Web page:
By Betty Berry, Tuesday, December 7, 2010 Q: I am part of a small group that plans to visit several long-term care facilities during the holiday season. It will be our first attempt at doing this, and we feel a little inadequate about relating to the residents. Are there any do’s or don’ts that would make both the residents and us more comfortable during the visit?
A: First-time visits of this kind usually make most people a little apprehensive. You have discovered an underserved population. More than 5 million people live in long-term care facilities and about 60 percent of them seldom, if ever, have personal visitors.
When you visit you will find many residents in their rooms. Even though the door is open, their room is now their home. Knock and ask permission to enter before walking in. This little courtesy will be most appreciated and provides the resident with a little control over the visit.
Once in the room, introduce yourself and ask for the resident’s name. Don’t use his or her first name without asking because some residents come from backgrounds that were much more formal about names and still prefer to be addressed as Mr. or Mrs.
Many residents will likely be in beds or wheelchairs. Since it is uncomfortable for them to look up for an extended period, conduct your visit at the resident’s eye level.
Place your chair so that you are facing the resident. You should not be between the resident and the window because the glare from the window will cause you to be seen only in silhouette. Never sit on the edge of the bed unless invited or given permission to do so.
Since you don’t personally know the residents, your individual visits should be fairly short. Sometimes just a few words will be sufficient. A comment about a pretty blouse or sweater, or acknowledging a photograph or trinket in the resident’s room, will be enough to start a short conversation.
Always be on the alert for signs of fatigue and be ready to end the visit should that occur. If the resident becomes ill or agitated or needs help getting in or out of a bed or wheelchair, call a nurse or aide. Your help, even though offered with good intentions, could do more harm than good.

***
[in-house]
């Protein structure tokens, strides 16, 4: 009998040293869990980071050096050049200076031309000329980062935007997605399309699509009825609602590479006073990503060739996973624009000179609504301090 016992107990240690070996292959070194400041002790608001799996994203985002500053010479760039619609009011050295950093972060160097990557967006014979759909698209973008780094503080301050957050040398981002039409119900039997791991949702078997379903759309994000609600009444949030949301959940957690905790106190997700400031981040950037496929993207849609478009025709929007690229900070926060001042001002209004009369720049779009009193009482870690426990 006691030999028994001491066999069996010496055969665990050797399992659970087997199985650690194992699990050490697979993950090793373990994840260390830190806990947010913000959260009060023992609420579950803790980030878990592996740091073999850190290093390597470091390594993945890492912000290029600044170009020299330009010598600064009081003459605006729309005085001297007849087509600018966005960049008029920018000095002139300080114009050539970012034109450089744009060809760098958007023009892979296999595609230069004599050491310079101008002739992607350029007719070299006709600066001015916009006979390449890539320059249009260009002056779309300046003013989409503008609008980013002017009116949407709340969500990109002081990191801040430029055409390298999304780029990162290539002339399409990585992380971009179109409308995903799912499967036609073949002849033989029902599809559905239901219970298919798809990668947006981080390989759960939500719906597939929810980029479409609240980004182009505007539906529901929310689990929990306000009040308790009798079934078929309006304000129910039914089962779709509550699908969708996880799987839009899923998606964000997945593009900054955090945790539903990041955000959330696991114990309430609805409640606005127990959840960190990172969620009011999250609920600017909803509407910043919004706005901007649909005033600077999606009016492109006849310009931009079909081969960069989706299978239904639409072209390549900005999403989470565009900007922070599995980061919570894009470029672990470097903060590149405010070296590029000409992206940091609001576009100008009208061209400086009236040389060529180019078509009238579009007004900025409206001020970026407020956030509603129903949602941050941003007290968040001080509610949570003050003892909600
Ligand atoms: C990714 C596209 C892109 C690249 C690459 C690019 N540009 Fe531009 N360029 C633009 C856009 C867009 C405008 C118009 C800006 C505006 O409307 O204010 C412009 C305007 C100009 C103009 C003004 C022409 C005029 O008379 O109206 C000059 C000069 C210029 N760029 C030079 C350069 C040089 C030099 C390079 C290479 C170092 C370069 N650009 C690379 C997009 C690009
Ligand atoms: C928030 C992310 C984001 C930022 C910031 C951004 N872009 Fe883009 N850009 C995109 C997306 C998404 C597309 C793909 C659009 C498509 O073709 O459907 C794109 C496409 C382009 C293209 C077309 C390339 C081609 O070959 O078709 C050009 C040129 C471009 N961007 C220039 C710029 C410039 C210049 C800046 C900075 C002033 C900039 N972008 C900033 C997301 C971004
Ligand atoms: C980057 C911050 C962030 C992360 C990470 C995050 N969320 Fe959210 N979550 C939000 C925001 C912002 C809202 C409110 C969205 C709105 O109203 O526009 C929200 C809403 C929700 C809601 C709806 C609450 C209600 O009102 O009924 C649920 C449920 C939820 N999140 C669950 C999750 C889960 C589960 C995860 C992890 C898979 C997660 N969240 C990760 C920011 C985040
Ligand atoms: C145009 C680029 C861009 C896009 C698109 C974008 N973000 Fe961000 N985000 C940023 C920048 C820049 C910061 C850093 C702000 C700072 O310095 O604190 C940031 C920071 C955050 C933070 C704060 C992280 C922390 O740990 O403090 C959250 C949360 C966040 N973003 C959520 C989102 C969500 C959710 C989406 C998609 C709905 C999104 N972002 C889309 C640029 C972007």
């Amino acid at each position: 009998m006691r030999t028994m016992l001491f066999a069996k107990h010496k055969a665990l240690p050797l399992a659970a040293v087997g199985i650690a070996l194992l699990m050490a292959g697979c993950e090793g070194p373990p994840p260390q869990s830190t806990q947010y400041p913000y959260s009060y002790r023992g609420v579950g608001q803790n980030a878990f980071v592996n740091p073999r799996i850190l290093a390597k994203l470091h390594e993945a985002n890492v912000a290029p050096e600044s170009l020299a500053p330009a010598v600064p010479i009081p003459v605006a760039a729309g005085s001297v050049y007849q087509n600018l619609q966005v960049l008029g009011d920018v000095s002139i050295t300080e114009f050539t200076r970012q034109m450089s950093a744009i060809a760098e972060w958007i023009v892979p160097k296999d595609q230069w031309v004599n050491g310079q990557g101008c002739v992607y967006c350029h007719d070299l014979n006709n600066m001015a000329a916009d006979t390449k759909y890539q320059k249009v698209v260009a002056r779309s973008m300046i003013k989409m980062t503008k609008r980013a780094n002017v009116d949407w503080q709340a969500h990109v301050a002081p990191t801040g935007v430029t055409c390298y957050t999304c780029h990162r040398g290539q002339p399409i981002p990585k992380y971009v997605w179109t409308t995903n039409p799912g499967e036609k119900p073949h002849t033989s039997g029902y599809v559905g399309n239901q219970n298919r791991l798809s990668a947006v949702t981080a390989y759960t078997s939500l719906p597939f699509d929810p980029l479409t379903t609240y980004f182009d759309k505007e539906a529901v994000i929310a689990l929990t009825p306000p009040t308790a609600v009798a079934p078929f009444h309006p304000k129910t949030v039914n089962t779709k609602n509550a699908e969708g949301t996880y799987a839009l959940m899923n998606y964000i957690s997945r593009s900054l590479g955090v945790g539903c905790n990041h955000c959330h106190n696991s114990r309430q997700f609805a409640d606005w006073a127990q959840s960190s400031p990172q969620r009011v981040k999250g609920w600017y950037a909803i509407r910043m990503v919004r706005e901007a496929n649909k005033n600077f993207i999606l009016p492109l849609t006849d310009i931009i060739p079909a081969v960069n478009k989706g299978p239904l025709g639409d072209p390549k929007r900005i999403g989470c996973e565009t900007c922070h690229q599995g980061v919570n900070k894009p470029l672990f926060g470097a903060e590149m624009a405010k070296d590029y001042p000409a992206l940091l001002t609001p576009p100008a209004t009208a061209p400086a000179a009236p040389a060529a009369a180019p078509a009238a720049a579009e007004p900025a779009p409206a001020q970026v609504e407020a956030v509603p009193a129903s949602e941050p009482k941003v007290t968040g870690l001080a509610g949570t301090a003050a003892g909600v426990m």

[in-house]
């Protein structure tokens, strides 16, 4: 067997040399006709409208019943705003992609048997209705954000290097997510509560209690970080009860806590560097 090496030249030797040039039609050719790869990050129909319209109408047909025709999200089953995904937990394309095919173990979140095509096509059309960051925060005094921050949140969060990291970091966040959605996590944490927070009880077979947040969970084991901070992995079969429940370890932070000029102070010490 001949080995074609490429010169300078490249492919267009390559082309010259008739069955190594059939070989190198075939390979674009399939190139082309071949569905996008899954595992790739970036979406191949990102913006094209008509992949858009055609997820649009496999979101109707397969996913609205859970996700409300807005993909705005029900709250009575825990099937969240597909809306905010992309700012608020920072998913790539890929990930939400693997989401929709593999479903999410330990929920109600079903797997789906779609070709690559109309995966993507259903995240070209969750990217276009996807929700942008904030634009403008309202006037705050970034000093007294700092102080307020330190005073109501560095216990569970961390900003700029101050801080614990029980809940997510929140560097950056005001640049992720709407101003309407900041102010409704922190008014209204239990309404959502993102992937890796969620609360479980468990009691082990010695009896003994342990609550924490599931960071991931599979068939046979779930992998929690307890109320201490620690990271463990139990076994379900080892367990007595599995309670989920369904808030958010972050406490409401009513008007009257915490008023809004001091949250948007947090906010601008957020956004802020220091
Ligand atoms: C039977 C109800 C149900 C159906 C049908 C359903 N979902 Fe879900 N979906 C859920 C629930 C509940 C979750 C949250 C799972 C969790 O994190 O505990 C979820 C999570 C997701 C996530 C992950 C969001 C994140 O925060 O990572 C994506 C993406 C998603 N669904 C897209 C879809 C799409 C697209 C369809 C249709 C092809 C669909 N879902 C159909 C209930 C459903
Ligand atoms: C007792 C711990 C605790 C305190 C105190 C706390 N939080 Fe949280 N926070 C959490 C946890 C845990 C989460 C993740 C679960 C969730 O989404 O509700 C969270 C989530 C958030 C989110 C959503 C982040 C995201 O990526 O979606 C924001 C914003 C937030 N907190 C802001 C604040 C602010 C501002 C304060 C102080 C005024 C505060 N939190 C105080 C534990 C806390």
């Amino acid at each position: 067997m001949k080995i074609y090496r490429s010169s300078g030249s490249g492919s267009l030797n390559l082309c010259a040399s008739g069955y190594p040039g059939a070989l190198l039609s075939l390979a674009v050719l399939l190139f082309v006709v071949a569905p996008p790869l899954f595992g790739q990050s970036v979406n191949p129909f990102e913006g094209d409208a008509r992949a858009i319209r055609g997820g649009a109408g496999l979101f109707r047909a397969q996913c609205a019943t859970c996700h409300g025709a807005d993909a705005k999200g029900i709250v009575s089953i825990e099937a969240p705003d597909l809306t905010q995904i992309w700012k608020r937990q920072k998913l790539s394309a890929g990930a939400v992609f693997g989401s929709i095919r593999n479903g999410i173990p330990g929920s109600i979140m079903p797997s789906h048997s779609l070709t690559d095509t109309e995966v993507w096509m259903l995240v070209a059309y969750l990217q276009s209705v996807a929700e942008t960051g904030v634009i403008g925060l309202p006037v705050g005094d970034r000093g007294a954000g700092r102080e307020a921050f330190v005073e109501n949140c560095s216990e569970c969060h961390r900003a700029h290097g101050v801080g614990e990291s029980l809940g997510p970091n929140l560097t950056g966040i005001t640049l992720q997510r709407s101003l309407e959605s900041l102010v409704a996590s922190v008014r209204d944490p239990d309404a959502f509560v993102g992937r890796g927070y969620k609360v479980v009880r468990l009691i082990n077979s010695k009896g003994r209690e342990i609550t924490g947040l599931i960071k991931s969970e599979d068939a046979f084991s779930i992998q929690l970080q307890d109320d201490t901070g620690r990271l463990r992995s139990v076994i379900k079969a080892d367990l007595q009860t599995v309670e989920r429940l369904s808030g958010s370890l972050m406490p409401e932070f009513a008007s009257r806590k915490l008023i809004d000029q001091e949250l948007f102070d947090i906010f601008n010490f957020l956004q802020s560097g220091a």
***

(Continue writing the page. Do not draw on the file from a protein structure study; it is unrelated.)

If a resident asks you to remove a vest or restraint, do not honor that request. These restraints are worn under doctor’s orders and are for the safety of the patient.
While visiting, be an attentive listener and be patient with repetition.
You might be asked for sweets or cigarettes. Never offer or provide these items without first checking with the nurse on duty. Some might be allowed and others prohibited due to dietary or medical restrictions. Don’t rely on what the resident might tell you about being allowed to have such items.
When leaving, don’t promise to come back if you know you can’t or won’t keep that promise. If you do set a date and time to return, arrive when expected to avoid disappointment. If you must break an appointment, call ahead to make sure the information gets to the resident.
Always treat the residents with the dignity and respect their long years deserve and remember that your visit is a ray of sunshine for them.
With these things in mind I’m sure you will feel more confident and comfortable in your role of visitor.
n n n
Just a reminder that the annual open enrollment period for Medicare is under way. If you want to change your healthcare insurance coverage or Medicare Part D Prescription plan, this is the time to do it. Annual open enrollment will run through Dec. 31. The coverage that you have on Dec. 31 will be the coverage that you will have for 2011. If you have questions, contact the Health Insurance Counseling Advocacy Program at 800-434-0222.
— Betty Berry is a senior advocate for Senior Concerns. The advocates are at the Goebel Senior Adult Center, 1385 E. Janss Road, Thousand Oaks, CA 91362; call 495-6250 or e-mail firstname.lastname@example.org (please include your telephone number). You are invited to submit questions on senior issues.